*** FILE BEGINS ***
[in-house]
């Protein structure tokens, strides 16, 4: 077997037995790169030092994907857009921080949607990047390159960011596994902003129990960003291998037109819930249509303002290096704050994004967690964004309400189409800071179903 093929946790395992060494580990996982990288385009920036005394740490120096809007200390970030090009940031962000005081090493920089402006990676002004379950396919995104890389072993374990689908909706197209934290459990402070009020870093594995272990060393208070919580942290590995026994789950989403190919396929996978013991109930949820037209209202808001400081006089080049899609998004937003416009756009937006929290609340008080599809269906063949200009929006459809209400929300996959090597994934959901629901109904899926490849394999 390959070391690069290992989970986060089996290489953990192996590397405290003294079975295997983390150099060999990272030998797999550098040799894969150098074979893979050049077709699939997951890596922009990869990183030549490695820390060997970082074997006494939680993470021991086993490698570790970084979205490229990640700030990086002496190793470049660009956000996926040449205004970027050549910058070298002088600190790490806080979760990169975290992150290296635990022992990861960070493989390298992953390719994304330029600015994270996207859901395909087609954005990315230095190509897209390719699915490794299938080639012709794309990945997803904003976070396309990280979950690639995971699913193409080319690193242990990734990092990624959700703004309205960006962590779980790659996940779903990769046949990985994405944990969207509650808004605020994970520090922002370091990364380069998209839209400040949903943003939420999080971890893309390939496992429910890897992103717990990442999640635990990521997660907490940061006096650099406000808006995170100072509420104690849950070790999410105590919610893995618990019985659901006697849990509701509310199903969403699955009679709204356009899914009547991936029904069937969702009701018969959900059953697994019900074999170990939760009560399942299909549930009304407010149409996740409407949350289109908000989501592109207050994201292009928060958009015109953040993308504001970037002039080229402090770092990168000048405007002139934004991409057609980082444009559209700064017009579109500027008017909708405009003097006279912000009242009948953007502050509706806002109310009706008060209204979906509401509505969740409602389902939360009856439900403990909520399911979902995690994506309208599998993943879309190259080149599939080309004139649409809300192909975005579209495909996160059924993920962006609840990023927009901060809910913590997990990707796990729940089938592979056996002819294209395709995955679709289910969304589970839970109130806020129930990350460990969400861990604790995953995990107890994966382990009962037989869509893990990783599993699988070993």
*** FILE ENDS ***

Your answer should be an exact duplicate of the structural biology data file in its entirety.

[in-house]
């Protein structure tokens, strides 16, 4: 077997037995790169030092994907857009921080949607990047390159960011596994902003129990960003291998037109819930249509303002290096704050994004967690964004309400189409800071179903 093929946790395992060494580990996982990288385009920036005394740490120096809007200390970030090009940031962000005081090493920089402006990676002004379950396919995104890389072993374990689908909706197209934290459990402070009020870093594995272990060393208070919580942290590995026994789950989403190919396929996978013991109930949820037209209202808001400081006089080049899609998004937003416009756009937006929290609340008080599809269906063949200009929006459809209400929300996959090597994934959901629901109904899926490849394999 390959070391690069290992989970986060089996290489953990192996590397405290003294079975295997983390150099060999990272030998797999550098040799894969150098074979893979050049077709699939997951890596922009990869990183030549490695820390060997970082074997006494939680993470021991086993490698570790970084979205490229990640700030990086002496190793470049660009956000996926040449205004970027050549910058070298002088600190790490806080979760990169975290992150290296635990022992990861960070493989390298992953390719994304330029600015994270996207859901395909087609954005990315230095190509897209390719699915490794299938080639012709794309990945997803904003976070396309990280979950690639995971699913193409080319690193242990990734990092990624959700703004309205960006962590779980790659996940779903990769046949990985994405944990969207509650808004605020994970520090922002370091990364380069998209839209400040949903943003939420999080971890893309390939496992429910890897992103717990990442999640635990990521997660907490940061006096650099406000808006995170100072509420104690849950070790999410105590919610893995618990019985659901006697849990509701509310199903969403699955009679709204356009899914009547991936029904069937969702009701018969959900059953697994019900074999170990939760009560399942299909549930009304407010149409996740409407949350289109908000989501592109207050994201292009928060958009015109953040993308504001970037002039080229402090770092990168000048405007002139934004991409057609980082444009559209700064017009579109500027008017909708405009003097006279912000009242009948953007502050509706806002109310009706008060209204979906509401509505969740409602389902939360009856439900403990909520399911979902995690994506309208599998993943879309190259080149599939080309004139649409809300192909975005579209495909996160059924993920962006609840990023927009901060809910913590997990990707796990729940089938592979056996002819294209395709995955679709289910969304589970839970109130806020129930990350460990969400861990604790995953995990107890994966382990009962037989869509893990990783599993699988070993």